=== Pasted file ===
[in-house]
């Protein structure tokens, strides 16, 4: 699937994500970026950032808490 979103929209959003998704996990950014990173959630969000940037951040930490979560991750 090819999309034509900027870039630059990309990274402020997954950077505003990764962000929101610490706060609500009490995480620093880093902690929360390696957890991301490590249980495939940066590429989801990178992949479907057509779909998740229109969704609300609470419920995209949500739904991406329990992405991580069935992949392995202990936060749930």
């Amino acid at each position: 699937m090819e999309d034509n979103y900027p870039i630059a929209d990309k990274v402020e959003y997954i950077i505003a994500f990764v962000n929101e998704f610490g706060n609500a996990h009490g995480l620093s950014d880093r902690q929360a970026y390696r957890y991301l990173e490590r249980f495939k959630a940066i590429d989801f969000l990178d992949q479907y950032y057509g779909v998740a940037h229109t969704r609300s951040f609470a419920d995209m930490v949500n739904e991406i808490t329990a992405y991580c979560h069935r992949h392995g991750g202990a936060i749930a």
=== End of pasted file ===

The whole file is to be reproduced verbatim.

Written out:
[in-house]
């Protein structure tokens, strides 16, 4: 699937994500970026950032808490 979103929209959003998704996990950014990173959630969000940037951040930490979560991750 090819999309034509900027870039630059990309990274402020997954950077505003990764962000929101610490706060609500009490995480620093880093902690929360390696957890991301490590249980495939940066590429989801990178992949479907057509779909998740229109969704609300609470419920995209949500739904991406329990992405991580069935992949392995202990936060749930």
């Amino acid at each position: 699937m090819e999309d034509n979103y900027p870039i630059a929209d990309k990274v402020e959003y997954i950077i505003a994500f990764v962000n929101e998704f610490g706060n609500a996990h009490g995480l620093s950014d880093r902690q929360a970026y390696r957890y991301l990173e490590r249980f495939k959630a940066i590429d989801f969000l990178d992949q479907y950032y057509g779909v998740a940037h229109t969704r609300s951040f609470a419920d995209m930490v949500n739904e991406i808490t329990a992405y991580c979560h069935r992949h392995g991750g202990a936060i749930a």